Olympic Cities - Legacies, Deficits...Do The Olympics Help Or Hurt Cities Which Host

Discussion in 'The Trash Can' started by PeterG, Feb 10, 2013.

  1. PeterG

    PeterG Hanyuflated

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    The Sochi Olympics will test gay rights thread has been hijacked. So I'm starting this thread so that the Sochi Olympics will test gay rights thread gets back on topic. Points brought up in that thread which pertain to this thread:

     
  2. PeterG

    PeterG Hanyuflated

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    And some more:

     
  3. PeterG

    PeterG Hanyuflated

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    And a bit more:

     
  4. Vagabond

    Vagabond Well-Known Member

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  5. PeterG

    PeterG Hanyuflated

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    Are you testing me to see how long it would take for me to make all of those green blobs after your name into some red blobs??? :EVILLE:

    :p
     
  6. manhn

    manhn Well-Known Member

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    All's I know is this: Without the Olympics in Vancouver, I doubt 2006 Skate Canada would've been in Victoria, 2008 Canadians would've been in Vancouver, 2008 Skate America would've been in Everett, 2009 4CC would've been in Vancouver, and, of course, 2010 Olys would've been in Vancouver.

    Had I still gone to each of those events regardless of location (one of them would've been in Ontario *somewhere*), I would've spent a lot more money in transportation, hotels, food, etc. So, even if I have to pay more taxes due to paying down our province's debt, I'm pretty sure I still come out ahead.

    Of course, I may not have gone to all of those events, but that is *way* beside the point...
     
  7. misskarne

    misskarne #408

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    I think the future use of facilities is an important factor. Sydney's facilities are still in regular use today. But Athens' are falling apart, and most of Beijing's have stood empty since the Games finished. I think I saw a report where the weightlifting facility had been used all of once since the Games. What a waste.
     
  8. Whitneyskates

    Whitneyskates Well-Known Member

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    I think it depends on the city, to be honest. Look at recent hosts. Athens olympic legacy is a mess. Venues are in shambles, money was lost and it costs a ridiculous amount of money to pay for venues that can't even be used. One of the most ridiculous things that Athens did was build permanent, multi-million dollar baseball and softball stadiums when those sports aren't even played there. Then Beijing goes and builds a permanent multi-million dollar outdoor volleyball stadium.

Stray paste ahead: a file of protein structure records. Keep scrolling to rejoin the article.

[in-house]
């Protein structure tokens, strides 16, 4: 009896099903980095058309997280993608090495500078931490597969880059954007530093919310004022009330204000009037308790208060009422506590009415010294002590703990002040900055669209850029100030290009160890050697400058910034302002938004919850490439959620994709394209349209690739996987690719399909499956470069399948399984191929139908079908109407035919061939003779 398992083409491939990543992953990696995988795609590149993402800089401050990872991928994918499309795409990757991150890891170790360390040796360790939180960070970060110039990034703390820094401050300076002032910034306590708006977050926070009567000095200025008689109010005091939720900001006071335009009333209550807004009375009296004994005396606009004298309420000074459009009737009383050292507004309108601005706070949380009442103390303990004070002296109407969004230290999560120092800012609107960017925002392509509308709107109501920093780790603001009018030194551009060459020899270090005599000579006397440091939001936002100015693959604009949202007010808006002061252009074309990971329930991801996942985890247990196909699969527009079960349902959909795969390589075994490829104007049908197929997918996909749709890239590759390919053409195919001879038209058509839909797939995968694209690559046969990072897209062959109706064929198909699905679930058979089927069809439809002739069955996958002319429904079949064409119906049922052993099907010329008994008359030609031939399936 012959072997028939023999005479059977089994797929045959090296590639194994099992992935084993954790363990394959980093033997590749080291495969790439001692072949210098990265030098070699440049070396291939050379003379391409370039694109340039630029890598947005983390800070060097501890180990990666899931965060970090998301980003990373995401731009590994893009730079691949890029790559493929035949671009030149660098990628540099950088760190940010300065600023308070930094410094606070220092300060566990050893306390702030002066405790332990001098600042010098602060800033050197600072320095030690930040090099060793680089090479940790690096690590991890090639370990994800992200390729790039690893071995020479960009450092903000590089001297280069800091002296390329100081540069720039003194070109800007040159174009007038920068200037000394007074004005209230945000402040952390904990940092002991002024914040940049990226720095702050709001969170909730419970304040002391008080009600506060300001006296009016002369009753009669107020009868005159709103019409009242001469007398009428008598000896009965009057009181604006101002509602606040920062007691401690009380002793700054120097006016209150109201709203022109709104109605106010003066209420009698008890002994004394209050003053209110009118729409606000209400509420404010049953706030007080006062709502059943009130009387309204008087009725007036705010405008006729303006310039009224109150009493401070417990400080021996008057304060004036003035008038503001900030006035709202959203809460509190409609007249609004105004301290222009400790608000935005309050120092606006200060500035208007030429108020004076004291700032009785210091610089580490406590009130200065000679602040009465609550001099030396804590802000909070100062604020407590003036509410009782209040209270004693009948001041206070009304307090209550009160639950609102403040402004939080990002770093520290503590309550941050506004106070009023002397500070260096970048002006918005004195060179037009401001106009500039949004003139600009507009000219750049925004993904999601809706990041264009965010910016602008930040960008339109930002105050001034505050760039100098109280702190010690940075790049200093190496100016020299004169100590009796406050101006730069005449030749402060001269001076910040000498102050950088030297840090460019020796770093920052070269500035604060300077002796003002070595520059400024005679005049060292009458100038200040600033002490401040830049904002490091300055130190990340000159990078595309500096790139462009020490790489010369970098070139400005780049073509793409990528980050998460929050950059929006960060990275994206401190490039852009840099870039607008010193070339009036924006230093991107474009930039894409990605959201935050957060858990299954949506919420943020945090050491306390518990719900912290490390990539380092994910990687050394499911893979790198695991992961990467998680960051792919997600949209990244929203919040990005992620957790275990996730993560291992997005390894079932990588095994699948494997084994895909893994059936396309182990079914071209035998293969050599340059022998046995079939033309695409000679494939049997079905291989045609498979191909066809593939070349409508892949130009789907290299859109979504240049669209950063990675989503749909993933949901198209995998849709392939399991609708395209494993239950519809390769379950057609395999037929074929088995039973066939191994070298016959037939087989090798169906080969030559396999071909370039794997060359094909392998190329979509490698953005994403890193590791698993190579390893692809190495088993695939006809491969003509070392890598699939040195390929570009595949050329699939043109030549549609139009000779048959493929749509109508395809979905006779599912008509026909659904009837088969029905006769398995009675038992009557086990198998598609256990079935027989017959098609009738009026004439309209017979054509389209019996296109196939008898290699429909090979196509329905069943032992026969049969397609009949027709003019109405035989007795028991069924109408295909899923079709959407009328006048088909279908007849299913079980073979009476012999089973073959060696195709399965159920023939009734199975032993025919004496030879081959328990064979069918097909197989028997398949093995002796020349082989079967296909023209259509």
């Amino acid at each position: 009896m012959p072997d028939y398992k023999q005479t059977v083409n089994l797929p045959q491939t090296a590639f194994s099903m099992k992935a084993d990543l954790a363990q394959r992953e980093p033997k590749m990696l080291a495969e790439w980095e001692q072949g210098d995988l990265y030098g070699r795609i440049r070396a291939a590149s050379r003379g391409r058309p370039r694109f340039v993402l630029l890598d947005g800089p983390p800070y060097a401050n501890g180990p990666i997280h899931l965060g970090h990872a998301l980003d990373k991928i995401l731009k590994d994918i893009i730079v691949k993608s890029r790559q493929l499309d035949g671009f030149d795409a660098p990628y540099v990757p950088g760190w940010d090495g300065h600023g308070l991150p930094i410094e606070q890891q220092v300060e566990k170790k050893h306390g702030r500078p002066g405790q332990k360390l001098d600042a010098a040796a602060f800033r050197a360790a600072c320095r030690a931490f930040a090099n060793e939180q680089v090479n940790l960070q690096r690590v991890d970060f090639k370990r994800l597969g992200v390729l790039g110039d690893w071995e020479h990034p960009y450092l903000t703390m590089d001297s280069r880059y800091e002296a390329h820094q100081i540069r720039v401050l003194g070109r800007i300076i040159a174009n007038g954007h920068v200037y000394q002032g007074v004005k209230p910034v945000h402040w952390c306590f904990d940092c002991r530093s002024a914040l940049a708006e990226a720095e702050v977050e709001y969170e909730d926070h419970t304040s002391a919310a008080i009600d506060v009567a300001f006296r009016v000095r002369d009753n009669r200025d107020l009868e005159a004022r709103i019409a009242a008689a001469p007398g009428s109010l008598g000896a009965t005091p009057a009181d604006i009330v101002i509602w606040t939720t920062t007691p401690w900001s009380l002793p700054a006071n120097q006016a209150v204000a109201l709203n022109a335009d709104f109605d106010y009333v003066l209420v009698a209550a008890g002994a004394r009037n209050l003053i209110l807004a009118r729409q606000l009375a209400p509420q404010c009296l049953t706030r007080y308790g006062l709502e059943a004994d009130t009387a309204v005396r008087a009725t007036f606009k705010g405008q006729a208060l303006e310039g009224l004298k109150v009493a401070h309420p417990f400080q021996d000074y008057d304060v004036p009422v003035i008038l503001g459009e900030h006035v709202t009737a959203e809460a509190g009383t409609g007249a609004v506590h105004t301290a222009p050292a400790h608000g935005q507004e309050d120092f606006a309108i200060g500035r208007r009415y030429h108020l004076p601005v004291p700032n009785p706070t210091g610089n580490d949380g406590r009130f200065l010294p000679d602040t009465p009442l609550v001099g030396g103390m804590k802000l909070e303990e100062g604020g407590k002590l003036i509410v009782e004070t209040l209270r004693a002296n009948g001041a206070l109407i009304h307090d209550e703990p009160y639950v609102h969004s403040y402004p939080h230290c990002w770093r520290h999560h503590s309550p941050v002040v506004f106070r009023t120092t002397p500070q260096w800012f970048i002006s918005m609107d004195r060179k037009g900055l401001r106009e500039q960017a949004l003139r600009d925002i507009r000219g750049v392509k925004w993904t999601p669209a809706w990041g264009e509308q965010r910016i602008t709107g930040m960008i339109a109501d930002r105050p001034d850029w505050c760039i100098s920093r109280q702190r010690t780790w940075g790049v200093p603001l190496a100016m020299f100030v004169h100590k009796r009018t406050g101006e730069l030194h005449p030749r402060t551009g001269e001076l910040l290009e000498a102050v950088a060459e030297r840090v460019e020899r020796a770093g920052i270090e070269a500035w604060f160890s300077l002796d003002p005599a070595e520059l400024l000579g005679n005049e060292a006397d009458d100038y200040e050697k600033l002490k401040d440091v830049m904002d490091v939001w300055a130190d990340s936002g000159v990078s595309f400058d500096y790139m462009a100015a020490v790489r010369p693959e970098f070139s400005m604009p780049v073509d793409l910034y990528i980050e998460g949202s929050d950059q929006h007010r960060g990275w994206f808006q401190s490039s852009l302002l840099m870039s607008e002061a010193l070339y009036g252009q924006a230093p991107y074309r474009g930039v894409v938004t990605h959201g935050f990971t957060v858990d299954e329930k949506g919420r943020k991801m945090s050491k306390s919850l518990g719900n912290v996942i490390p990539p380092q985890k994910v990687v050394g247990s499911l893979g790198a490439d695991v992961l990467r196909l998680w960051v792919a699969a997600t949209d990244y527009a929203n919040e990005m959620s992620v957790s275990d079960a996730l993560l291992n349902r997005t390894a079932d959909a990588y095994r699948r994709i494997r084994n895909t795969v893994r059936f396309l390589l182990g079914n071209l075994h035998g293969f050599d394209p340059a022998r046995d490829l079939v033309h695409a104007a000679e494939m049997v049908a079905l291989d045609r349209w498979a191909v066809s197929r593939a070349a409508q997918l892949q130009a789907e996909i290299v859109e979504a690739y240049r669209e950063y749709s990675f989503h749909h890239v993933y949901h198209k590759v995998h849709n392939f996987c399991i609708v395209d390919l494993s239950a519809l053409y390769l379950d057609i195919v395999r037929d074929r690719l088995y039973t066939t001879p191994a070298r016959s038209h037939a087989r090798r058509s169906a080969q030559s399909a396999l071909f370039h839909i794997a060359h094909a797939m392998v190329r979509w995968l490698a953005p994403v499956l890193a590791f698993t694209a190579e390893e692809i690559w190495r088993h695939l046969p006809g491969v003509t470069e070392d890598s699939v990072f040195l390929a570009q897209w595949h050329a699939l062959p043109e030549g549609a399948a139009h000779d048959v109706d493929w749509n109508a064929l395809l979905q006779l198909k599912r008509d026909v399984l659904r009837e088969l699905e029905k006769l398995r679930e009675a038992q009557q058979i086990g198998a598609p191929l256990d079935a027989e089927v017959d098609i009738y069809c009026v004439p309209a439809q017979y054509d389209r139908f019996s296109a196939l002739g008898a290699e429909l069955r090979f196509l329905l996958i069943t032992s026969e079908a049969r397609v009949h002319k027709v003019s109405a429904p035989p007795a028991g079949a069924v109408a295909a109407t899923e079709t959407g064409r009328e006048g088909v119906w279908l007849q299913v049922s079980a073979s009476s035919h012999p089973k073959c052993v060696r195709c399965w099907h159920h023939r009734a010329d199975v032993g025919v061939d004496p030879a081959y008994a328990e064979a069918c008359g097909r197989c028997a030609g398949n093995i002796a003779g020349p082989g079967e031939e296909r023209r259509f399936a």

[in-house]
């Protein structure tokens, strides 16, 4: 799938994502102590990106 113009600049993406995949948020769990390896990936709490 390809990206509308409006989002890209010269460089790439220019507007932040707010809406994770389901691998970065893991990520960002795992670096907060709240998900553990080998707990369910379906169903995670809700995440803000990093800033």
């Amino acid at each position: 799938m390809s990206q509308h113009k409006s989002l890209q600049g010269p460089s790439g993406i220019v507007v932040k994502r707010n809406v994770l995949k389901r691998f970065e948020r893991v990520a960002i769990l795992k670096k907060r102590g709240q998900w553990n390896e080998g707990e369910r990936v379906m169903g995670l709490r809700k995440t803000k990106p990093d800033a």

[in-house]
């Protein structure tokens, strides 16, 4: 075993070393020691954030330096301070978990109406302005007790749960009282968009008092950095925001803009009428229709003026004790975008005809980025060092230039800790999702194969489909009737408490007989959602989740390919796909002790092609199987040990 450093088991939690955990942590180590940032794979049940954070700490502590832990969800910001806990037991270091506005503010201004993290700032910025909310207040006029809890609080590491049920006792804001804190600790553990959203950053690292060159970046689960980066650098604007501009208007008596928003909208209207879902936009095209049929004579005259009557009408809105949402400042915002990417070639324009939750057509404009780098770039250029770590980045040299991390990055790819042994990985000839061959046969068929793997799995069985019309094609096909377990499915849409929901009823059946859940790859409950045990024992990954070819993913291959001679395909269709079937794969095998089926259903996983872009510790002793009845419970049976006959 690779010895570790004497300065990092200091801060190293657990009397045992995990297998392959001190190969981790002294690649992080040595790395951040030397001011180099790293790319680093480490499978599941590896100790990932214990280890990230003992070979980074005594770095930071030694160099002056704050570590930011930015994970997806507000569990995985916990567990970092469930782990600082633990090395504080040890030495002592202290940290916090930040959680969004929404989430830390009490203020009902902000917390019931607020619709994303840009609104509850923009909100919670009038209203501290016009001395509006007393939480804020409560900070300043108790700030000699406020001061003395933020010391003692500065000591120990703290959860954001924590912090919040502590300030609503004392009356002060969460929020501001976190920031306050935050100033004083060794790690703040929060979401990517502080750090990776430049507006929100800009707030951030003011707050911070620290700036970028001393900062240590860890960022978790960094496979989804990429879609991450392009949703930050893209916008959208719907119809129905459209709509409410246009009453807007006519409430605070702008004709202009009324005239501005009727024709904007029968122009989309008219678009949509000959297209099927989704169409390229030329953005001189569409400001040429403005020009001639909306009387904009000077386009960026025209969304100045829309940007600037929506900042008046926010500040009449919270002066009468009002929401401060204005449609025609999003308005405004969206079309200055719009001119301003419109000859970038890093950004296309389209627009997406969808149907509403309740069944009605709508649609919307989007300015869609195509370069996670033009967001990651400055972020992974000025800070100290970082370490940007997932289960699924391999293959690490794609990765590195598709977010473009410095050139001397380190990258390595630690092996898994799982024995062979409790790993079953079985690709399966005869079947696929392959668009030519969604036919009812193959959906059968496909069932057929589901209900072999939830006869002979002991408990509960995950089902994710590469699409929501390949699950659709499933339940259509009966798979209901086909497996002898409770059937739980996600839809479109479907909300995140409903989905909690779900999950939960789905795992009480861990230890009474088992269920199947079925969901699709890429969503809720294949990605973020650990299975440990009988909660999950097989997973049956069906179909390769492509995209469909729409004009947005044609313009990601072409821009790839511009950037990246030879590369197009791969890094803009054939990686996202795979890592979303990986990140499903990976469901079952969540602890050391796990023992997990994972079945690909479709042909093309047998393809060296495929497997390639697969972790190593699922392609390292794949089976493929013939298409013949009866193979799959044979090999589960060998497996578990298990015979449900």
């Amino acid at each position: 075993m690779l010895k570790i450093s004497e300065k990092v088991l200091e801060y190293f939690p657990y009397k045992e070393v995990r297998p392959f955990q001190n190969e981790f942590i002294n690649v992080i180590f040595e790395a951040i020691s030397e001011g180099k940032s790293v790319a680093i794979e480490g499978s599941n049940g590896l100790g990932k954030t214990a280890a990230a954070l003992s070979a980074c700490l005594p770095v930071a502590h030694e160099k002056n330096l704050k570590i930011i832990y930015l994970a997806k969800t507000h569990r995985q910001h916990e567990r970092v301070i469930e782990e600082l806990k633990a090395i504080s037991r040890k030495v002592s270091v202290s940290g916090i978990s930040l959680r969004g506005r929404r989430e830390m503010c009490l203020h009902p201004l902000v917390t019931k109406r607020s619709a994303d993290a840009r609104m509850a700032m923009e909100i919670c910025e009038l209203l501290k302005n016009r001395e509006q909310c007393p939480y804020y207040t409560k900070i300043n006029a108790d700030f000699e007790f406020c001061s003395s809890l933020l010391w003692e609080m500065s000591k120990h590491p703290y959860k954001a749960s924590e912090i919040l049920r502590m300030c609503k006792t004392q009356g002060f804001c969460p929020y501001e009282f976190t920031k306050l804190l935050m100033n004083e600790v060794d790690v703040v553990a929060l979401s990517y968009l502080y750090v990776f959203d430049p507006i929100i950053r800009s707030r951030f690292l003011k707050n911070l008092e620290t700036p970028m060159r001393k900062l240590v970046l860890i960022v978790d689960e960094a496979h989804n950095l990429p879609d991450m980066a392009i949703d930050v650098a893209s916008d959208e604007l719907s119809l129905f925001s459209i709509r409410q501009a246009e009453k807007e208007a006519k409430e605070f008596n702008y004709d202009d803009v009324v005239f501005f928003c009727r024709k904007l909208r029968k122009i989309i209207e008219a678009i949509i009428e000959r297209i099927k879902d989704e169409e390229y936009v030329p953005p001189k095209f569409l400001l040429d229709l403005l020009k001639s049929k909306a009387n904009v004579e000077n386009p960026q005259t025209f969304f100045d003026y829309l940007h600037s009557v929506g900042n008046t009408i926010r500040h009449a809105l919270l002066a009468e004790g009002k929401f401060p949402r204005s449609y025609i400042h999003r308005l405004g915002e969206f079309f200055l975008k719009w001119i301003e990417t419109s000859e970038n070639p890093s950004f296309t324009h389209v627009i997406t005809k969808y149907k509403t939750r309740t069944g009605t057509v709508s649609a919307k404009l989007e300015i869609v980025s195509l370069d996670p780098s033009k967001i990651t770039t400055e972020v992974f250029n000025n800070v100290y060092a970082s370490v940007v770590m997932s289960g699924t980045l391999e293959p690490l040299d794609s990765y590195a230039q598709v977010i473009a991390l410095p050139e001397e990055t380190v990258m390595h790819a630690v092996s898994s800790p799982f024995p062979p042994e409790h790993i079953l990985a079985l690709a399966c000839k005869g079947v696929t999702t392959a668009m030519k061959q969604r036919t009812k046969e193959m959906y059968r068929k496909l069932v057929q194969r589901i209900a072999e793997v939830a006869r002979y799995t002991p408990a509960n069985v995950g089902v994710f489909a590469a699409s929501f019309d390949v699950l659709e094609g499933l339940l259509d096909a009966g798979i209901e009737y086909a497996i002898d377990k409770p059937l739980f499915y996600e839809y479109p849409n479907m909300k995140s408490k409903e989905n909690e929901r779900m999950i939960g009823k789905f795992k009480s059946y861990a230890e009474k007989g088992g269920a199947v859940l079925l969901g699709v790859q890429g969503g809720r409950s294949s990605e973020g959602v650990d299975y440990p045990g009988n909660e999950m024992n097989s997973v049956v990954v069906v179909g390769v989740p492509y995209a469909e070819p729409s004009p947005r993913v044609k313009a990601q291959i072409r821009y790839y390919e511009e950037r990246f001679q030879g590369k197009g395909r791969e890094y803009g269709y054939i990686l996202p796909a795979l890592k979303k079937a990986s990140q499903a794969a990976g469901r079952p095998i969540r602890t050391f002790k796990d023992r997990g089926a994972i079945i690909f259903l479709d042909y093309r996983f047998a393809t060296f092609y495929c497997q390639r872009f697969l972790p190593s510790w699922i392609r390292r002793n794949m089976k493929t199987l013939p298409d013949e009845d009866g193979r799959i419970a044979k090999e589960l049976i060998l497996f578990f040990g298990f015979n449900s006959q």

I think SLC and Vancouver played it smart. They didn't go crazy with spending. They both used existing venues and the venues they did build aren't white elephants. SLC's speed skating venues and ther skiing venues have become important training centers for not only Team USA, but for athletes around the world as well.

    I am still :eek: that Soci's olympics are costing more than the past two summer games.
     
  9. overedge

    overedge Well-Known Member

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    But it depends how you define Olympic-related spending. For the Vancouver Games there were a number of major infrastructure projects (e.g. the Canada Line rapid transit and the improvement of the Sea-to-Sky Highway going to Whistler) that the IOC required, or strongly suggested, for Vancouver to get the games, but which were billed to the province of British Columbia and not to the Games. The City of Vancouver also took a big financial hit in covering the cost overruns for the Athletes' Village.
     
  10. geoskate

    geoskate Well-Known Member

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    For Calgary it was unquestionably a benefit. From what I have read, the Olympics here made a slight profit. They also left a major legacy in the long-track speedskating facility. This made Calgary into one of the world centers for speedskating, and very likely also contributed to the development of Canada as a strong long-track speedskating competitor.

    One benefit unrelated to sports is that from what I recall it speeded up the development of the C-train (light rapid transit) system. Probably if that cost was added to the equation the Olympics may not have made a profit, but the end result was a kickstart to the overall light rapid transit. I think that kickstart was part of the reason that it became a core part of Calgary city planning. Once people saw how well it worked, it created a groundswell of support for continued expansion of the system.

    Since tens of thousands of Calgarians use the C-train every weekday, that was a huge long-term benefit for the city as a whole. (I am one of those people).